When I think of 1941 and the movies, I first think of the movie "1941". That legendary flop that, in retrospect, somehow cued that Stephen Spielberg was not just a popcorn-movie guy but also a filmmaker with big ideas about American history, American culture and the importance of Hollywood movies to the nation's understanding of itself. Looking at the supporting actresses of 1941, I'm beginning to think that 1941 might likewise be a year in which the Academy began to understand something similar about how the movies (and the Oscars) had the power to shape how America celebrated itself. And, not unlike Spielberg's 1941, Oscar's 1941 is sorta all over the place but, still, there seems to be something peculiarly prescient about this year's nominees...

Nathaniel R
Nathaniel, the founder and chief contributor of The Film Experience is a member of the Broadcast Film Critics Association and a famous Oscar blogger since the dawn of man. He is also a crazy cat lady.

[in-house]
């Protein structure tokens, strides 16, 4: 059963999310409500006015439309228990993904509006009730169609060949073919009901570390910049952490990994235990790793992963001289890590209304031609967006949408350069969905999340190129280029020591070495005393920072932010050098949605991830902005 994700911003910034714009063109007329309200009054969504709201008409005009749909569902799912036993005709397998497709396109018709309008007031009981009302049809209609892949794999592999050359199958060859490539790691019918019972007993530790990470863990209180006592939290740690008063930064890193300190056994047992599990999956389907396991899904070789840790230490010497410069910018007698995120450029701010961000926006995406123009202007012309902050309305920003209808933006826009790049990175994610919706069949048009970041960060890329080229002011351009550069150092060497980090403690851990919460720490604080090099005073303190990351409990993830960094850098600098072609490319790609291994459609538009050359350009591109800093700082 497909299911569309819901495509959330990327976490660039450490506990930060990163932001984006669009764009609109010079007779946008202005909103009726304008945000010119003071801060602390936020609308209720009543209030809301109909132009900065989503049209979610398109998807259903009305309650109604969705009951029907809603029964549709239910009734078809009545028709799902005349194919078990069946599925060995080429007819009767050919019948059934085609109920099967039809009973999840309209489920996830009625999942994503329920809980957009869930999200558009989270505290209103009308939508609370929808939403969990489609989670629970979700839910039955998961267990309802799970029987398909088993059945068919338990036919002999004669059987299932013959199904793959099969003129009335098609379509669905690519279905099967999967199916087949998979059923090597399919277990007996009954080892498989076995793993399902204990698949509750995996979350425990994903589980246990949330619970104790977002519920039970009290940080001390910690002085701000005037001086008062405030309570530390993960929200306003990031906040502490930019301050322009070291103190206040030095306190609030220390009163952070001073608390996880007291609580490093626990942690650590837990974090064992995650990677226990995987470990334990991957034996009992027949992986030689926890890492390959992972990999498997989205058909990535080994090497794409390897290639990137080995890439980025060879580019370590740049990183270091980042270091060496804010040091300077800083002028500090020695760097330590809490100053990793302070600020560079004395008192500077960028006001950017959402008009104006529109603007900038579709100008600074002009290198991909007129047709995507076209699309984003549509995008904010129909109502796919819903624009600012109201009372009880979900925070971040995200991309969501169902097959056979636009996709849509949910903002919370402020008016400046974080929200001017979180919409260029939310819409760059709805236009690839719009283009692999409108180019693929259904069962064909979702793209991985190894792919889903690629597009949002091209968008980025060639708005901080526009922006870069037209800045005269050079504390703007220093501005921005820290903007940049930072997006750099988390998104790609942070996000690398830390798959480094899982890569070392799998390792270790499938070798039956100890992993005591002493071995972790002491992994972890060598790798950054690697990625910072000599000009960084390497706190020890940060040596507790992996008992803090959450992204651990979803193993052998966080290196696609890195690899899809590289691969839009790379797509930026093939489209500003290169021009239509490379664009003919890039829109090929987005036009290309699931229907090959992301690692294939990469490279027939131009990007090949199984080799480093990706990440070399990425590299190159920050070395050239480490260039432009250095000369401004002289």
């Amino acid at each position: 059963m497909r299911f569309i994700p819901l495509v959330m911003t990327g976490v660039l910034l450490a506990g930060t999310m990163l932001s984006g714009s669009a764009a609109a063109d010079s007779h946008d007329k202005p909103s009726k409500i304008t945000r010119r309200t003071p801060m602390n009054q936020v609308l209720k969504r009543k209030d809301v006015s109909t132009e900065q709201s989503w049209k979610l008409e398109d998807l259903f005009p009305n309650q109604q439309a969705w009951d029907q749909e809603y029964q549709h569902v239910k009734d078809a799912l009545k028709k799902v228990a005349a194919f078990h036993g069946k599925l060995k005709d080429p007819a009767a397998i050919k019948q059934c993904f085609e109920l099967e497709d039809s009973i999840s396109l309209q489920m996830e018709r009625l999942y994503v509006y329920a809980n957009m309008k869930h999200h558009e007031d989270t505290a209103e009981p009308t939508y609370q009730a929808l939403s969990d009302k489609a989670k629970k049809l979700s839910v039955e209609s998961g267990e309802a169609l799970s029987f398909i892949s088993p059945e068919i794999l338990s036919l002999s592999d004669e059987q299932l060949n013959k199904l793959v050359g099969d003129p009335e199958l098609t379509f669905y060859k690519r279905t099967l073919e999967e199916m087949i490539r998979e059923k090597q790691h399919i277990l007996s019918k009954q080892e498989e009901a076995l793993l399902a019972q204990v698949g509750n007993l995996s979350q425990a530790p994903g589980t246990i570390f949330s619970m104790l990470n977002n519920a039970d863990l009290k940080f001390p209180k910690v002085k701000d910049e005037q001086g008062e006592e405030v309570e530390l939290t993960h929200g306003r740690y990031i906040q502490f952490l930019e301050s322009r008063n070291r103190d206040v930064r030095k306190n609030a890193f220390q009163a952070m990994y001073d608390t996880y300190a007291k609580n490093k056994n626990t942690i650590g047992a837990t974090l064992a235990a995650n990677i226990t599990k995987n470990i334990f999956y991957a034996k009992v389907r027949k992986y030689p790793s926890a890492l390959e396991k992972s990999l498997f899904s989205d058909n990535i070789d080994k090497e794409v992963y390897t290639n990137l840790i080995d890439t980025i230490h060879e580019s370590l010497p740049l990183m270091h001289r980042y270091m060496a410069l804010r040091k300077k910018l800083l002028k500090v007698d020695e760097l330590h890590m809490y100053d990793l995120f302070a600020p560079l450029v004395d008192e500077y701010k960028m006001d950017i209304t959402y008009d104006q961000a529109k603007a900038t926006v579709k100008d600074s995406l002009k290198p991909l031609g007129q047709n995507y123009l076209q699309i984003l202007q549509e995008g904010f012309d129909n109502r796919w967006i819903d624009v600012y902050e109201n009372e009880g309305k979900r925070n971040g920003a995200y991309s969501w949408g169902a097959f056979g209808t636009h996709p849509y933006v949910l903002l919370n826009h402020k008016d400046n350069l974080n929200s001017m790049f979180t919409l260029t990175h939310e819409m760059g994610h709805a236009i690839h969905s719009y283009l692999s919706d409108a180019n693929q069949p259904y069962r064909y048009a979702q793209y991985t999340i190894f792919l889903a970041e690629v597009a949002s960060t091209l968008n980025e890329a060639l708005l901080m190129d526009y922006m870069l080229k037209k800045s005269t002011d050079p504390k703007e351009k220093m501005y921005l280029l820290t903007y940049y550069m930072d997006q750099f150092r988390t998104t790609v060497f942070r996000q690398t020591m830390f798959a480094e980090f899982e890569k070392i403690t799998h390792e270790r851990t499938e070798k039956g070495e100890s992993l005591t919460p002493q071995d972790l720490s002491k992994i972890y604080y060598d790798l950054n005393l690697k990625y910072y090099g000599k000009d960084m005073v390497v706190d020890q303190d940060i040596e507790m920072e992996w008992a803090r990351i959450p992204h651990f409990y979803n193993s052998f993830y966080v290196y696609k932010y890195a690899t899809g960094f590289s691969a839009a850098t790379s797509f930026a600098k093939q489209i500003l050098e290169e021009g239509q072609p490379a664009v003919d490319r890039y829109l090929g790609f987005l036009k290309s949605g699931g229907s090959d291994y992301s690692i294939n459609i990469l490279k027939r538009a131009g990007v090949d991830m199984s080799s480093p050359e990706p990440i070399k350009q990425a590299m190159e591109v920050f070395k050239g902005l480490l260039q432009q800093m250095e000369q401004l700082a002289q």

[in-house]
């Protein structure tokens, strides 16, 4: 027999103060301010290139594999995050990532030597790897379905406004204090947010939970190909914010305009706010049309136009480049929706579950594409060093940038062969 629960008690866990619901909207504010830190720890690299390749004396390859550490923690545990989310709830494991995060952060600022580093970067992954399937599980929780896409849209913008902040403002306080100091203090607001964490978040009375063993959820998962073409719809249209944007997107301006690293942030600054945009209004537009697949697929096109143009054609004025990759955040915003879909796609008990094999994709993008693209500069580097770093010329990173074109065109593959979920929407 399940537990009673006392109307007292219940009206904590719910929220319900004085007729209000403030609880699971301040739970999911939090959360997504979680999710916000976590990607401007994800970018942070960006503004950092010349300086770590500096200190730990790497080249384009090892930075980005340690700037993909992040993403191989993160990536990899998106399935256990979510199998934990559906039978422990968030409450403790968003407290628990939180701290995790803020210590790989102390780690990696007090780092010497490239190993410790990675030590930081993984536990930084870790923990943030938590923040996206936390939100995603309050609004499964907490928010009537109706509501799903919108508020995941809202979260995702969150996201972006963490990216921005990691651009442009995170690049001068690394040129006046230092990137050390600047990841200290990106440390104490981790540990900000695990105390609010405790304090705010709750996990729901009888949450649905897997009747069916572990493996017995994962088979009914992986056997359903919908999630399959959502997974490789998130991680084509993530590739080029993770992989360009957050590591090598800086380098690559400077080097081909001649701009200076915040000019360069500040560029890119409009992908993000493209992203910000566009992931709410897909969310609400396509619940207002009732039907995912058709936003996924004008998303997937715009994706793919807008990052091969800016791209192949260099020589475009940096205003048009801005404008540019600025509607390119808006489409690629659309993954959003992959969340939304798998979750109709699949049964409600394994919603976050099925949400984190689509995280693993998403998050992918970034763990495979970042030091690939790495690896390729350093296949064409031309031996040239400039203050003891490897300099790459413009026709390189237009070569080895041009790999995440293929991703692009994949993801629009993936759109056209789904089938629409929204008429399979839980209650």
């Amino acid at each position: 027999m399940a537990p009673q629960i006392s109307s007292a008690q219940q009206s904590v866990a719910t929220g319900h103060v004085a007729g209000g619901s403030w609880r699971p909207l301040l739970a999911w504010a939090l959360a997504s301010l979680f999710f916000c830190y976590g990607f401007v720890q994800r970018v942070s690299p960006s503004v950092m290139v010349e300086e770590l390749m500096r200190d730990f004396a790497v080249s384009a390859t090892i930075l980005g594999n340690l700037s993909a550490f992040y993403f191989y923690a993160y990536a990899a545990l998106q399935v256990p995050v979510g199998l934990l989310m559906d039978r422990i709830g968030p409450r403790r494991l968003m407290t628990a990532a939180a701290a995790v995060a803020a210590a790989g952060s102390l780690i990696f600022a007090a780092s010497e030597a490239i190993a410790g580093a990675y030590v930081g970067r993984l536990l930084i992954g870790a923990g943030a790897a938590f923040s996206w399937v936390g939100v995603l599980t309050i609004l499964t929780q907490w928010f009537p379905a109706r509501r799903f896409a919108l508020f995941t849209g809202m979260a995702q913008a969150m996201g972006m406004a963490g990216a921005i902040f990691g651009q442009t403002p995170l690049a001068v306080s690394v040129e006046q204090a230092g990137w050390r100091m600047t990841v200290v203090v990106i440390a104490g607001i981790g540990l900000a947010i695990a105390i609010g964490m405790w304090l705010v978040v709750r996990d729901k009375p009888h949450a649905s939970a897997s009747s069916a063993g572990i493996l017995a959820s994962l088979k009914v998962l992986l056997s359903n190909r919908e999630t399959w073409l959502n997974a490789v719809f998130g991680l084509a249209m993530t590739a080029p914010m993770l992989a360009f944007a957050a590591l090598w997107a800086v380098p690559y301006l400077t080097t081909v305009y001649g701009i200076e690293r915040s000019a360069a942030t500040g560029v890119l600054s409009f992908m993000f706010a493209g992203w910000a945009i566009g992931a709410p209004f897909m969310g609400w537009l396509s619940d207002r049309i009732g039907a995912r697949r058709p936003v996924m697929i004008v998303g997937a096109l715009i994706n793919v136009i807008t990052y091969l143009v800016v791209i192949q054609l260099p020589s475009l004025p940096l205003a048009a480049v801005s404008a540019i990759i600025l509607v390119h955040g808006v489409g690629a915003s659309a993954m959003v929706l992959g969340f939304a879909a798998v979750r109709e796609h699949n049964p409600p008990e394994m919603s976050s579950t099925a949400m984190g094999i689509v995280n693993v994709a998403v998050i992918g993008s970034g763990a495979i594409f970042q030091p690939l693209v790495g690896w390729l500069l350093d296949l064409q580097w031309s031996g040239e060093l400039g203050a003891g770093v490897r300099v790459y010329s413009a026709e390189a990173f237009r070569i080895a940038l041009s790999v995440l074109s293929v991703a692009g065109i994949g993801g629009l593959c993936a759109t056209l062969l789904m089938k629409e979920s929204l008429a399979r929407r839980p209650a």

[Follow him on Twitter

What 1941 means to me...

The canted angle. My first ever viewing of Citizen Kane was in my freshman year of college where the professor showed us Orson Welles classic and I learned, among other things, that Welles and his DP had pioneered the canted angle. (I thrilled to everything in the movie but later defected to The Magnificent Ambersons as my preferred Welles. ) I did not know then that I would come to groan at the canted angle which has long since become a parody of itself in the movies, signifying "Tension Goes Here!". But mostly 1941 makes me think of that 5 minute long close-up of Barbara Stanwyck seducing Henry Fonda in The Lady Eve and wishing all directors would have the nerve to continuous shot their nervy leading ladies that long. Let's run that into the ground until it's a parody of itself!